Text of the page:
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Intro to development

The libraries in Scikit-HEP try to follow best practices in the community for development and deployment (though some packages in Scikit-HEP are still being converted to use best practices). The following outlines the basics for setting up a development environment. It is recommended as a basis for CONTRIBUTING.md or .github/CONTRIBUTING.md in the packages.

CONTRIBUTING.md template (click to expand)
See the [Scikit-HEP Developer introduction][skhep-dev-intro] for a
detailed description of best practices for developing Scikit-HEP packages.

[skhep-dev-intro]: https://scikit-hep.org/developer/intro

# Setting up a development environment

You can set up a development environment by running:

```bash
python3 -m venv .env
source ./.env/bin/activate
pip install -v -e .[all]
```

# Post setup

You should prepare pre-commit, which will help you by checking that commits
pass required checks:

```bash
pip install pre-commit # or brew install pre-commit on macOS
pre-commit install # Will install a pre-commit hook into the git repo
```

You can also/alternatively run `pre-commit run` (changes only) or `pre-commit
run --all-files` to check even without installing the hook.

# Testing

Use PyTest to run the unit checks:

```bash
pytest
```

Development environment: Pip

If you want to work on Python software, you should always have a virtual environment. A user may not always have one, but a developer always should. You do not want to risk breaking your main system environment, you want full control over versions of libraries, and you want to avoid “leaking” your main environment in, causing you to not notice when you have extra dependencies. Virtual environments are disposable, while it is very hard to cleanup or update a main system environment.

Any common modern system to create environments should be fine. Here is the most basic one, venv, that comes by default with Python 3:

python3 -m venv .env

This creates a new virtual environment in a local folder, named .env. There are a few options, but usually they are not necessary. If you don’t mind a (very common) dependency, you can use the virtualenv package, which has the same syntax, is a little faster, and works in Python 2 as well.

To activate the virtual environment, type:

. .env/bin/activate

The . is short for source, which runs the script activate in your current shell. If you like a different shell, like fish, there are several activate scripts; the default one expects a bash-like shell. You need to run this command any time you want to use the development environment. The activation script installs a function deactivate; type that at any time to leave the environment (or just close your shell). It also adds a bit of text to your prompt so you don’t forget that you are in an environment.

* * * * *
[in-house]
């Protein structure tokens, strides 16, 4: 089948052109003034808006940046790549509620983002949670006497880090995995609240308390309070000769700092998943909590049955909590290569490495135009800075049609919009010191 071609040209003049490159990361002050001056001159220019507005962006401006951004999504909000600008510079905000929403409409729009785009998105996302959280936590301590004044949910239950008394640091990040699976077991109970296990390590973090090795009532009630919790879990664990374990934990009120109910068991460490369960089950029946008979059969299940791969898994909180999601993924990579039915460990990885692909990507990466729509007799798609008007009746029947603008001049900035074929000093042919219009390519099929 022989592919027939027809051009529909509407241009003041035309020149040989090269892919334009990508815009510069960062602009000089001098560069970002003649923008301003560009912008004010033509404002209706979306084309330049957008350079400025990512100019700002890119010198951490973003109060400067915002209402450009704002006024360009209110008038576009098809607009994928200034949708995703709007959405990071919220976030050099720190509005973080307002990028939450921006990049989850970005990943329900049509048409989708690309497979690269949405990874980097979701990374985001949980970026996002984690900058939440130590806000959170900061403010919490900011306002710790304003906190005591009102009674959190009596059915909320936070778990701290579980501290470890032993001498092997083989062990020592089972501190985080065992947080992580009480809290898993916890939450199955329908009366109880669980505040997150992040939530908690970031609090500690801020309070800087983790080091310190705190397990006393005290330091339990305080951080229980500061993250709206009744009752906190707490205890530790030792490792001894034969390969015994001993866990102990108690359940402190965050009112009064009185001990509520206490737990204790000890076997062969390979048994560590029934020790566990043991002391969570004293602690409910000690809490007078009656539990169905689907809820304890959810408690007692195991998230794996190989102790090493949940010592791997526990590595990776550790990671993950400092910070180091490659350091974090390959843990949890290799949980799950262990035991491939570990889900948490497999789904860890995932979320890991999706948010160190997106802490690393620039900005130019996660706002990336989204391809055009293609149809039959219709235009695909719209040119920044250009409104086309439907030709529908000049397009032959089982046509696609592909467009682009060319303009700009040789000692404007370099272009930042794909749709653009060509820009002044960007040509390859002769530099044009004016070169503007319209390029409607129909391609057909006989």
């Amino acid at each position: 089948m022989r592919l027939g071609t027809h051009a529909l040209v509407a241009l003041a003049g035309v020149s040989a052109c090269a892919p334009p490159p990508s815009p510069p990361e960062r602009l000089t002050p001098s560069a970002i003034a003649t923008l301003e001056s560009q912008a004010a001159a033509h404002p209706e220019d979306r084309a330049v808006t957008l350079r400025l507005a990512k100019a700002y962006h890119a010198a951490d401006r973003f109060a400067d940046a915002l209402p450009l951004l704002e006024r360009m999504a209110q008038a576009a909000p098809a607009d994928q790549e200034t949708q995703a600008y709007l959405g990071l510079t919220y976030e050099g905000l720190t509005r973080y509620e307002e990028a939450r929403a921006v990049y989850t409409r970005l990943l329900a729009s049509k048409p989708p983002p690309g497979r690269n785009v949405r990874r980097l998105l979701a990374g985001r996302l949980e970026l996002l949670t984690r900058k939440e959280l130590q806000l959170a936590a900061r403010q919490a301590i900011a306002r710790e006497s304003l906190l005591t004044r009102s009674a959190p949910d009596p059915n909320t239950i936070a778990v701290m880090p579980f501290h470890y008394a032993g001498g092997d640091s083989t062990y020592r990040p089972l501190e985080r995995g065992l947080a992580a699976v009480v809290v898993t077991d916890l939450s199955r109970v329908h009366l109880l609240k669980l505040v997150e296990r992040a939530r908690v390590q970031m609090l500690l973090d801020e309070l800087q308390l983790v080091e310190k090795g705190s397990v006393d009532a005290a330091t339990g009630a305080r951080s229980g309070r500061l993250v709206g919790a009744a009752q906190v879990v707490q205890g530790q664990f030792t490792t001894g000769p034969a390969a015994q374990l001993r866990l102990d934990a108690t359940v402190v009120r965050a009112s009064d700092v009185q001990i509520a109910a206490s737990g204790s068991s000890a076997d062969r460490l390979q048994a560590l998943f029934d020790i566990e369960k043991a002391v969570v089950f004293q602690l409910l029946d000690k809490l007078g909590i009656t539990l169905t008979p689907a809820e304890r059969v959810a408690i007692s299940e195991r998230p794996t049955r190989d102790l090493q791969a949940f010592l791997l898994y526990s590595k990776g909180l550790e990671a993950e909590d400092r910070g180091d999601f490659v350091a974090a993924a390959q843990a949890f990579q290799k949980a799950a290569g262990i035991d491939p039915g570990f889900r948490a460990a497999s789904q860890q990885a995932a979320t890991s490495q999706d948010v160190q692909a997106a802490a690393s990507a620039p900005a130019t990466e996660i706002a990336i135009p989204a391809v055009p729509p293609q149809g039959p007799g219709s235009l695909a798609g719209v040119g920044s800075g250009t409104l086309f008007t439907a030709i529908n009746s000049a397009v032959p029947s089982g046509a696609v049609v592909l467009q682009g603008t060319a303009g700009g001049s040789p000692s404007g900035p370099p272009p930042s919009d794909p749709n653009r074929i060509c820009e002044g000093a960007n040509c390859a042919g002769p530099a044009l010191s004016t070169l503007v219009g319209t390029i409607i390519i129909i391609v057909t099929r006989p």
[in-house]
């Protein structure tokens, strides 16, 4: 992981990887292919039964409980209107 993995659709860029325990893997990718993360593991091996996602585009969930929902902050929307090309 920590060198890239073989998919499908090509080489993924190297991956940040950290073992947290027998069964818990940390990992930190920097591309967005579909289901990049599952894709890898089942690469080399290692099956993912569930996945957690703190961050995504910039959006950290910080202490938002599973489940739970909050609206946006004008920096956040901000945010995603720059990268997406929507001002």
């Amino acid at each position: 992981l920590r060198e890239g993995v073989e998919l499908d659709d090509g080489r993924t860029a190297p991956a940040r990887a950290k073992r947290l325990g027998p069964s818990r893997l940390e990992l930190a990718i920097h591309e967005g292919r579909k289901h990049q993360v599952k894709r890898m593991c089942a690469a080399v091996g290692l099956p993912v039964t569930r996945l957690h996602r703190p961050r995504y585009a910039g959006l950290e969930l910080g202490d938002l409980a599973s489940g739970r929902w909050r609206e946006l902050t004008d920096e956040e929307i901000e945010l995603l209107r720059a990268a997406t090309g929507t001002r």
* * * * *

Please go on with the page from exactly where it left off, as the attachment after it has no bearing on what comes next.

Finally, you need to install the package. Most packages support several extra options when installing; for development, you may want [test], [dev], or [all] or [complete] (packages use different conventions, check). Here is an example:

pip install -e .[dev]

The -e installs the package in “editable” mode, meaning the files are not copied to your site-packages folder, so you can edit and work with the package locally. You need to rerun pip install -e . if there are binary components and you edit those.

Never edit your PATH or PYTHONPATH manually, or depend on the current directory for library development.

Warning

Always use pip to install, do not call python setup.py directly for building or installing. Pip inserts shims into setup.py to fix common issues and enable features like PEP 517/518 builds. The only time you directly call setup.py is when making sdists, and even then there are hacks involved.

Remember a “normal” user will always use pip. You need to simulate that in development.

Development environment: Conda

You can also develop in Conda. For some packages, such as those that work with ROOT, you need to be using Conda, and it is a great way to have control over the version of Python you are using. If so, then the creation of an environment looks like this:

conda create -n env_name python=3.8

You can use -n name or -p path to specify the environment by name or location. The following assume you used a name, but just replace names with paths if you choose a path.

Some packages provide an environment file, either for CI or developer use. If they do, you can use conda env create -f filename.yml to create (or update to update) the provided environment. You can override name or location as above. And if the file is called environment.yml, you can leave off the -f filename entirely.

To activate an environment:

conda activate env_name

To deactivate, use conda deactivate, or leave your shell.

Warning

Building binary components for conda packages takes some care. In general, if there are any binary components, you must use conda-forge’s build system to provide binaries to users.

Using an IDE

IDE’s can provide useful additions, such as extended type checking, type aware completions, and more. We currently do not provide IDE files in our repositories, but PyCharm community edition is suggested by some of our members for developers looking for an IDE. It includes an extension, IdeaVIM, for VIM emulation for users used to that editor. Setting up an IDE takes extra time but often provides tools (like smart renaming) that are useful, and if you use type hints, will probably pay for the setup time quite quickly when developing.

You can instruct PyCharm to use the virtual environment (regular or Conda) that you set up, or it can follow the environment.yml or requirements to make one for you.